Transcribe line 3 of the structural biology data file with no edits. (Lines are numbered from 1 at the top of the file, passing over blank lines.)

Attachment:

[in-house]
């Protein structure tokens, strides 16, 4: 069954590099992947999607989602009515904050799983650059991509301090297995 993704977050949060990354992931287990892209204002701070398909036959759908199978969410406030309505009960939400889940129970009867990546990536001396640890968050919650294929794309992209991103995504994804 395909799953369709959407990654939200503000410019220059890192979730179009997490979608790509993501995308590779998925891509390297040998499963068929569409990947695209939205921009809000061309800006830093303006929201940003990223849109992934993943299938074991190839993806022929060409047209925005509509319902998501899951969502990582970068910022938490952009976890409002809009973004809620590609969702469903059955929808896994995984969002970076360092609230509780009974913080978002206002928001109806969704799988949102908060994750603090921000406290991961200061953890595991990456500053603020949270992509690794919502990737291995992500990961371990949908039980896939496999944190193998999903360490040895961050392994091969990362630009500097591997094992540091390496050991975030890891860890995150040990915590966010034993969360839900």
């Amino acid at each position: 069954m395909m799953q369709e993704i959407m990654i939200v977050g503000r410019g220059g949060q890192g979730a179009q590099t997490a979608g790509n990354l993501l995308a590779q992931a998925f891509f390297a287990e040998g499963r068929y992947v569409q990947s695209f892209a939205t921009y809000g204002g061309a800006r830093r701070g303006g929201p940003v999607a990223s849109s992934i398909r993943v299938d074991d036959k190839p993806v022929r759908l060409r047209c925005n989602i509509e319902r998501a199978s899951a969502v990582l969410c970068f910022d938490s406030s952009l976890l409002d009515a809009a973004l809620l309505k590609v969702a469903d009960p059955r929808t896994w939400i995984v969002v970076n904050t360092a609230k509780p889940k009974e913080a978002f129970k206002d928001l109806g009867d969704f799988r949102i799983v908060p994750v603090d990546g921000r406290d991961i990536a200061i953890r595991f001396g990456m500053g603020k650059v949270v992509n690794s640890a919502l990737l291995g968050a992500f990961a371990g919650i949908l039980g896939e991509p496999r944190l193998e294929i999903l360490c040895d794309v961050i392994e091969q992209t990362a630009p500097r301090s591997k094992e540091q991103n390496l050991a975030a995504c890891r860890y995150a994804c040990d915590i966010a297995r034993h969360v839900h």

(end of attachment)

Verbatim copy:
């Amino acid at each position: 069954m395909m799953q369709e993704i959407m990654i939200v977050g503000r410019g220059g949060q890192g979730a179009q590099t997490a979608g790509n990354l993501l995308a590779q992931a998925f891509f390297a287990e040998g499963r068929y992947v569409q990947s695209f892209a939205t921009y809000g204002g061309a800006r830093r701070g303006g929201p940003v999607a990223s849109s992934i398909r993943v299938d074991d036959k190839p993806v022929r759908l060409r047209c925005n989602i509509e319902r998501a199978s899951a969502v990582l969410c970068f910022d938490s406030s952009l976890l409002d009515a809009a973004l809620l309505k590609v969702a469903d009960p059955r929808t896994w939400i995984v969002v970076n904050t360092a609230k509780p889940k009974e913080a978002f129970k206002d928001l109806g009867d969704f799988r949102i799983v908060p994750v603090d990546g921000r406290d991961i990536a200061i953890r595991f001396g990456m500053g603020k650059v949270v992509n690794s640890a919502l990737l291995g968050a992500f990961a371990g919650i949908l039980g896939e991509p496999r944190l193998e294929i999903l360490c040895d794309v961050i392994e091969q992209t990362a630009p500097r301090s591997k094992e540091q991103n390496l050991a975030a995504c890891r860890y995150a994804c040990d915590i966010a297995r034993h969360v839900h």